Tow truck rally promotes highway safety message

Tow trucks and fire trucks pull out of the weigh scales east of Langham onto Highway 16 at sundown on Thursday, March 7

“Slow down and move over” when passing emergency vehicles on the highway.

The extra 30 seconds could save a life.

About two dozen tow truck drivers, along with firefighters from Dalmeny, Borden and Radisson, put that message front and centre on Highway 16 at sunset on Thursday, March 7.

With amber, blue and red lights flashing, the convoy of emergency vehicles made an impressive display near the weigh scales east of Langham.

The rally marked the third year in a row that tow truck drivers and firefighters have gathered at this location to draw attention to the need for safety at accident scenes on highways.

The first rally in March 2017 was held a few days after Courtney Shaefer, a tow truck driver who was helping a stranded driver, was killed in a four-vehicle crash during a blizzard near Esterhazy.

Tow trucks line up at the weigh scale parking lot prior to the convoy heading out onto Highway 16

Rally organizer Brad Warriner, a tow truck driver who works out of Saskatoon, said the annual rallies are important, because the message of “slow down and move over” has to be constantly reinforced.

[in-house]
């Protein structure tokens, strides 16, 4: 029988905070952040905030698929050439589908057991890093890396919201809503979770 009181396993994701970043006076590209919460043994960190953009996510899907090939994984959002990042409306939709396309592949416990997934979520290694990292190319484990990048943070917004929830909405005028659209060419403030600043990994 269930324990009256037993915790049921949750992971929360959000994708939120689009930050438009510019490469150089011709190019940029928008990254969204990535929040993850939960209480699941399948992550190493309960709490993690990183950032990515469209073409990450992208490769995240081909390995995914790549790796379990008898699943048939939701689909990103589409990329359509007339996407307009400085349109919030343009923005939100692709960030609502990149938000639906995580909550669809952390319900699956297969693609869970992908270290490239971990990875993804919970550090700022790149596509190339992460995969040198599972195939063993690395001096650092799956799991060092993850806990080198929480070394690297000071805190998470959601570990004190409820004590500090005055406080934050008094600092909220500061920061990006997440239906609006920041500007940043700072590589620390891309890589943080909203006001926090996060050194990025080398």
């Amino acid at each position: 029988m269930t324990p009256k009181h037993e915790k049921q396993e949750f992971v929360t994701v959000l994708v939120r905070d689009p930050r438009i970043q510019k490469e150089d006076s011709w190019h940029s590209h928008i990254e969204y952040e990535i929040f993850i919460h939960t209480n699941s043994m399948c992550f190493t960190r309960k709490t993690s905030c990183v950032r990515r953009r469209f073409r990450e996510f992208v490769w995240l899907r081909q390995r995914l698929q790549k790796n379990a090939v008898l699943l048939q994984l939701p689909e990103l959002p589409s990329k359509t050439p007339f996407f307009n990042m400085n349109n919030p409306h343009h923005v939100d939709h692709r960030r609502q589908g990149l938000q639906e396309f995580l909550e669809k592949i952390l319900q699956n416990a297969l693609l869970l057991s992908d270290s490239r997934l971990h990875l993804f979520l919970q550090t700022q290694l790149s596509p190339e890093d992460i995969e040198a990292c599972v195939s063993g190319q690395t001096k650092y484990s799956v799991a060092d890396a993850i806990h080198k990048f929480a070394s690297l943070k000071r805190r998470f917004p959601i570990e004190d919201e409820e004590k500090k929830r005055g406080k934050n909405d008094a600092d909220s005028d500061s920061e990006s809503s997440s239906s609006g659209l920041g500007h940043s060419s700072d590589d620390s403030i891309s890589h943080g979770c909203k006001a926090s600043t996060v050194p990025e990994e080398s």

“We’re going to be out here every year,” said Warriner in an interview as the trucks gathered for the rally at the weigh station parking lot. “We have to make sure the awareness is there.

“We still run into the problem of people not slowing down on the highway when they see emergency vehicles, and that does cause big problems for the people who are just out there doing their job and who want to return home safe to their families at the end of the day.

“It’s not just tow truck drivers,” he added. “We’re the ones that seem to get ignored the most, but really it’s all emergency vehicles.

“When accidents happen, the police, firefighters and EMS personnel are first on the scene. That’s why we like to involve them as well in these safety rallies.”

Warriner said the introduction of blue lights on tow trucks in 2017 has helped increase awareness among drivers, but close calls still happen all the time.

Firefighters from Dalmeny, Borden and Radisson take part in the tow truck safety rally

“Even when drivers slow down, there’s lots of times when they come awful close to the tow truck. That’s why we emphasize the ‘move over’ aspect; because even at 60 kilometers an hour, when a vehicle is that close, it’s still pretty dangerous. A little extra room just makes it a much safer work area for us.”

Warriner said the same message applies during construction season when passing highway workers.

“Always slow to 60 kilometers an hour for flag persons and construction crews,” said Warriner.

He said while the numbers at the annual rallies may vary, but there are more of them happening across Saskatchewan every year. They are also catching on in neighbouring provinces, and public awareness of the issue is growing.

“The first year we held a rally, we had a huge turnout,” said Warriner. “We invited everyone. But there were only a couple rallies that year.

Tow trucks pull out in a convoy onto Highway 16 near Langham on Thursday, March 7

“Now there are at least nine rallies tonight across the province, so that shows how important our message is.”